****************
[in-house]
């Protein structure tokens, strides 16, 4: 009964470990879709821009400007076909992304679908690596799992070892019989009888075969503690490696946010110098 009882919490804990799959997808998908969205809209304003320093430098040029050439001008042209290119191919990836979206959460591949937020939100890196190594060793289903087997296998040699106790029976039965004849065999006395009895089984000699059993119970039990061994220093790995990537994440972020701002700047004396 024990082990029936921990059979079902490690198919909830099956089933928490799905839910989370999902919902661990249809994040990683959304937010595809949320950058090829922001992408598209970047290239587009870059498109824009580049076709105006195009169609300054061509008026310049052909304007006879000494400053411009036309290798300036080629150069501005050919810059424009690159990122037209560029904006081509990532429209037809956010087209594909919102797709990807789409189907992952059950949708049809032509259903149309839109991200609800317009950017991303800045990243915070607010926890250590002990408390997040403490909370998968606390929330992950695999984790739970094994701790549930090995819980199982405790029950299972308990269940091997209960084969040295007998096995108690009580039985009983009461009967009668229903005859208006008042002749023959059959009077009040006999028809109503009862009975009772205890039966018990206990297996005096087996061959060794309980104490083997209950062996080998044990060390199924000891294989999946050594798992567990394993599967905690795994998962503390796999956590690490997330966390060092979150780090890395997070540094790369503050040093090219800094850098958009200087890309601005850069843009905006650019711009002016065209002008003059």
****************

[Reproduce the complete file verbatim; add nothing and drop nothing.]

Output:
[in-house]
């Protein structure tokens, strides 16, 4: 009964470990879709821009400007076909992304679908690596799992070892019989009888075969503690490696946010110098 009882919490804990799959997808998908969205809209304003320093430098040029050439001008042209290119191919990836979206959460591949937020939100890196190594060793289903087997296998040699106790029976039965004849065999006395009895089984000699059993119970039990061994220093790995990537994440972020701002700047004396 024990082990029936921990059979079902490690198919909830099956089933928490799905839910989370999902919902661990249809994040990683959304937010595809949320950058090829922001992408598209970047290239587009870059498109824009580049076709105006195009169609300054061509008026310049052909304007006879000494400053411009036309290798300036080629150069501005050919810059424009690159990122037209560029904006081509990532429209037809956010087209594909919102797709990807789409189907992952059950949708049809032509259903149309839109991200609800317009950017991303800045990243915070607010926890250590002990408390997040403490909370998968606390929330992950695999984790739970094994701790549930090995819980199982405790029950299972308990269940091997209960084969040295007998096995108690009580039985009983009461009967009668229903005859208006008042002749023959059959009077009040006999028809109503009862009975009772205890039966018990206990297996005096087996061959060794309980104490083997209950062996080998044990060390199924000891294989999946050594798992567990394993599967905690795994998962503390796999956590690490997330966390060092979150780090890395997070540094790369503050040093090219800094850098958009200087890309601005850069843009905006650019711009002016065209002008003059």